Explain the use of Go's embedded types for code reuse?

In Go, you can embed one struct within another struct to reuse its fields and methods. This is known as embedding or composition. The fields and methods of the embedded struct become part of the embedding struct, and they can be accessed using the dot notation.

Here is an example:

type Person struct {
    name string
    age int

type Employee struct {
    salary int

func (p *Person) greet() {
    fmt.Printf("Hello, my name is %s and I am %d years old.\n",, p.age)

func main() {
    emp := Employee{
        Person: Person{name: "John", age: 30},
        salary: 50000,
    emp.greet() // Output: Hello, my name is John and I am 30 years old.

In this example, the **Employee** struct embeds the **Person** struct, which means that **Employee** has access to all the fields and methods of **Person**. In the **main** function, we create a new **Employee** object and initialize its **Person** field with a **Person** object. We can then call the **greet** method of the **Person** object using the **emp** variable, which is an instance of **Employee**.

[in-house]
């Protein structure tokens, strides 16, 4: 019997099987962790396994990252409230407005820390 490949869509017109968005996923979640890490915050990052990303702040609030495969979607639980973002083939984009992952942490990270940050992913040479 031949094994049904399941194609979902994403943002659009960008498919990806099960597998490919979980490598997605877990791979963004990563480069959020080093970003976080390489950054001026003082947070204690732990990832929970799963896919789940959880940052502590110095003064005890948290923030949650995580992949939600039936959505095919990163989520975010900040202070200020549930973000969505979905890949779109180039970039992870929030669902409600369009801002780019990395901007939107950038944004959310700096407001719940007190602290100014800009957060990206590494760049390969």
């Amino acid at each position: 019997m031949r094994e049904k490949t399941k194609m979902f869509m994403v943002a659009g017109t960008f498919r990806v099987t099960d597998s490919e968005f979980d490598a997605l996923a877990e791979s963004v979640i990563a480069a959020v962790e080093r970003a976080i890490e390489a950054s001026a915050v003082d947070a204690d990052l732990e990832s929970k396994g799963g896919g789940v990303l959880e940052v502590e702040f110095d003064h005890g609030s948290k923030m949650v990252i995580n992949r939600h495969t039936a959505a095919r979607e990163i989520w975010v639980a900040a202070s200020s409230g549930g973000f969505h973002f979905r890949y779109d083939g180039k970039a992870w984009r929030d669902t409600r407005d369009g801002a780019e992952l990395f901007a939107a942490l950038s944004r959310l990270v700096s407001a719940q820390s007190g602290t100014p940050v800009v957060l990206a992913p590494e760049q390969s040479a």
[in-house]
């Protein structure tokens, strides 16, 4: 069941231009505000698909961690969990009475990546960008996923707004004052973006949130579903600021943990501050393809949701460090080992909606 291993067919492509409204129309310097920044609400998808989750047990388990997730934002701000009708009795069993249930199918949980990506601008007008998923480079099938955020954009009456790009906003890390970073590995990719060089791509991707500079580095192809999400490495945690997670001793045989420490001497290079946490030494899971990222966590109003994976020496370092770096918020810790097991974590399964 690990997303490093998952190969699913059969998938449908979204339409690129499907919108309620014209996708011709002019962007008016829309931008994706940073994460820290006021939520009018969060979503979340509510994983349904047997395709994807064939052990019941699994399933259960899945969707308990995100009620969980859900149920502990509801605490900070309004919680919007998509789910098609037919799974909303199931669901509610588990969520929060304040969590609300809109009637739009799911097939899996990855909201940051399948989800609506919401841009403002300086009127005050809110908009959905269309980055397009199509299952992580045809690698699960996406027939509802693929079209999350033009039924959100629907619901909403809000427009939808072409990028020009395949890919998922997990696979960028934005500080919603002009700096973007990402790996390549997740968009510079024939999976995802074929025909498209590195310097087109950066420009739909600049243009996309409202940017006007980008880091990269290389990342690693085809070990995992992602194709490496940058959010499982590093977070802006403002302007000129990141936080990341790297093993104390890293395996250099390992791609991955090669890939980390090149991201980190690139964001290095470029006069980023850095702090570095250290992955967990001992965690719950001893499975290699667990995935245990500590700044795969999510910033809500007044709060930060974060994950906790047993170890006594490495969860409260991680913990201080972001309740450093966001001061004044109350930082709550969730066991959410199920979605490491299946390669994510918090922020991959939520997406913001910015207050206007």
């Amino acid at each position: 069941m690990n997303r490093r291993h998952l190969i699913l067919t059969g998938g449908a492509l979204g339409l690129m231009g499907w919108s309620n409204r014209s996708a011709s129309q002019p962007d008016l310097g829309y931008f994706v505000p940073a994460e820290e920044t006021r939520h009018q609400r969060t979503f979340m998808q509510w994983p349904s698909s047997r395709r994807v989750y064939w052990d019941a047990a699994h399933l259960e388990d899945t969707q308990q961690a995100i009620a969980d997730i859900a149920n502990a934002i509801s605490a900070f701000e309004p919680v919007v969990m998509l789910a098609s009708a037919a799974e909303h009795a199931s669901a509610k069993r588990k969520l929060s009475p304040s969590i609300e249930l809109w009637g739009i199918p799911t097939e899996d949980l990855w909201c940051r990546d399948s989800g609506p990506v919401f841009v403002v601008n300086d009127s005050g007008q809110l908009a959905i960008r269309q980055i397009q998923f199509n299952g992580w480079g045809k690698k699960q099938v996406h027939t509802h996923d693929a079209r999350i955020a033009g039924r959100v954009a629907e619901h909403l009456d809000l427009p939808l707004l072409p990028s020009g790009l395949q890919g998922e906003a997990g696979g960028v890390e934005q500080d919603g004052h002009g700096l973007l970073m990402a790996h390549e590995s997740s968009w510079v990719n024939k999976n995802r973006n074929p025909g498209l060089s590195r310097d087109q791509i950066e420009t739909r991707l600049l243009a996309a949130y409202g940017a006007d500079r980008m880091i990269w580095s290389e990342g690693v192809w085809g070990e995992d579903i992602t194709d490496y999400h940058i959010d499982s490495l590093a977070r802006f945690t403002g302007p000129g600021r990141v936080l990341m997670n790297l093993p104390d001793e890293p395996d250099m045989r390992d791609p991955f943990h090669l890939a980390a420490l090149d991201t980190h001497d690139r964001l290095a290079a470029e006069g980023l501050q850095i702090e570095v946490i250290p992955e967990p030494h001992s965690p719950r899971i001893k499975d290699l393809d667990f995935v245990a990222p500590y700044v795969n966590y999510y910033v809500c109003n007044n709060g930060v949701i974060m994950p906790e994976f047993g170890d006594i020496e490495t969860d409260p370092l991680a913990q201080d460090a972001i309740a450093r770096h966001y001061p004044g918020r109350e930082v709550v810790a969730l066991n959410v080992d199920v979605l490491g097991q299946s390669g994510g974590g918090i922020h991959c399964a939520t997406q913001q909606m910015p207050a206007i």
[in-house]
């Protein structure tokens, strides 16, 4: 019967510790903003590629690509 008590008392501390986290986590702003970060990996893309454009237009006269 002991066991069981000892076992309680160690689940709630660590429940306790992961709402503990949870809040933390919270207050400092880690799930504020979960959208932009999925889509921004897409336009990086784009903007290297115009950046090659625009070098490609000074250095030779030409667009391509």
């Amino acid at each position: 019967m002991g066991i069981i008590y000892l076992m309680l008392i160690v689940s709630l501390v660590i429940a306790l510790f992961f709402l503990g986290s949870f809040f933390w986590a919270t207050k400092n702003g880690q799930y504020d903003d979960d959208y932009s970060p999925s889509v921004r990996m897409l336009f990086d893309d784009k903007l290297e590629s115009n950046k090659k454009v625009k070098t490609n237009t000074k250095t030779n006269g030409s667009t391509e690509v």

Embedded types are a powerful feature of Go that can simplify code and increase reusability. However, care should be taken when using them to avoid creating complex, hard-to-understand code.

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